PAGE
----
City of Baltimore, Maryland, Sewer Overflows Settlement
The Department of Justice, the Environmental Protection Agency and the State of Maryland on April 26, 2002, announced a joint settlement with the City of Baltimore that addresses continuing hazards posed by hundreds of illegal wastewater discharges of raw sewage from Baltimore's wastewater collection system.
Baltimore-area waters have long been contaminated with untreated discharges from sewer overflows of bacteria, pathogens and other harmful pollutants which can seriously degrade water quality, kill aquatic life and threaten public health. Baltimore has agreed to undertake a comprehensive, system-wide program that will bring the city into long-term compliance with the Clean Water Act. This will end the years of chronic discharges of millions of gallons of raw sewage into city streets and local waterways, including the Patapsco River and other tributaries of the Chesapeake Bay.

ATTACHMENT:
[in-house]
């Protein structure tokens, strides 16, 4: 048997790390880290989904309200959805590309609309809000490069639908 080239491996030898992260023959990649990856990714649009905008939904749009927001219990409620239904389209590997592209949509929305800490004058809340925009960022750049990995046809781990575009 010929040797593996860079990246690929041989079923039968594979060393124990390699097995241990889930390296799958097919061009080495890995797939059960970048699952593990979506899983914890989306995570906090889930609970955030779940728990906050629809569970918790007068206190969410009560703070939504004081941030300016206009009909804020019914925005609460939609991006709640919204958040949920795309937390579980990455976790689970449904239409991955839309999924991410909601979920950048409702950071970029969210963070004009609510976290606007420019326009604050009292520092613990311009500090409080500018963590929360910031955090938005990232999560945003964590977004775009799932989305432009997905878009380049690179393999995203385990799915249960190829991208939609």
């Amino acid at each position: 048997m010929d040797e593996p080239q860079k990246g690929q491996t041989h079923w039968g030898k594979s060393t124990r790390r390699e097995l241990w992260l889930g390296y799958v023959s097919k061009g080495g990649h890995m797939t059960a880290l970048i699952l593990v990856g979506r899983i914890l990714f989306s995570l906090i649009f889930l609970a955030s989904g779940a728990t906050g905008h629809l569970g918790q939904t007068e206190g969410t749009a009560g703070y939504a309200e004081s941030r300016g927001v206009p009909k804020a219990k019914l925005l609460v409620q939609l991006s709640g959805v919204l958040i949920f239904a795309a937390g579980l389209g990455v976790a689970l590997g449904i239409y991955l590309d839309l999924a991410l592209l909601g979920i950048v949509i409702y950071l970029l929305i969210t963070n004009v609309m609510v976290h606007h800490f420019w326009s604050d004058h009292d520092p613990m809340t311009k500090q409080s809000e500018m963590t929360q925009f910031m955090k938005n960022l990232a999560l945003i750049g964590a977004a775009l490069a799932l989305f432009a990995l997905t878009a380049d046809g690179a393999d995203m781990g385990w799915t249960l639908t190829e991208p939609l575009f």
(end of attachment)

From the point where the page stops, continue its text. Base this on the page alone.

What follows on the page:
Baltimore has agreed to complete the construction work associated with increasing the capacity of its collection system and eliminating physical overflow structures by June 2007 and complete an extensive sewer upgrade by 2016. Complete implementation of this system-wide program will cost approximately $940 million over the 14-year life of the agreement. The City of Baltimore also agreed to pay a $600,000 civil penalty and to design a biological nutrient reduction facility for the removal of nitrogen at the City-owned Patapsco Wastewater Treatment Plant at an estimated cost of $2.7 million.
The proposed consent decree was filed Friday, April 26, 2002, in U.S. District Court in Baltimore. It is subject to a 30-day public comment period and final court approval.
For additional information, contact:
U.S. Environmental Protection Agency (2243A)
1200 Pennsylvania Avenue, NW
Washington, DC 20460-0001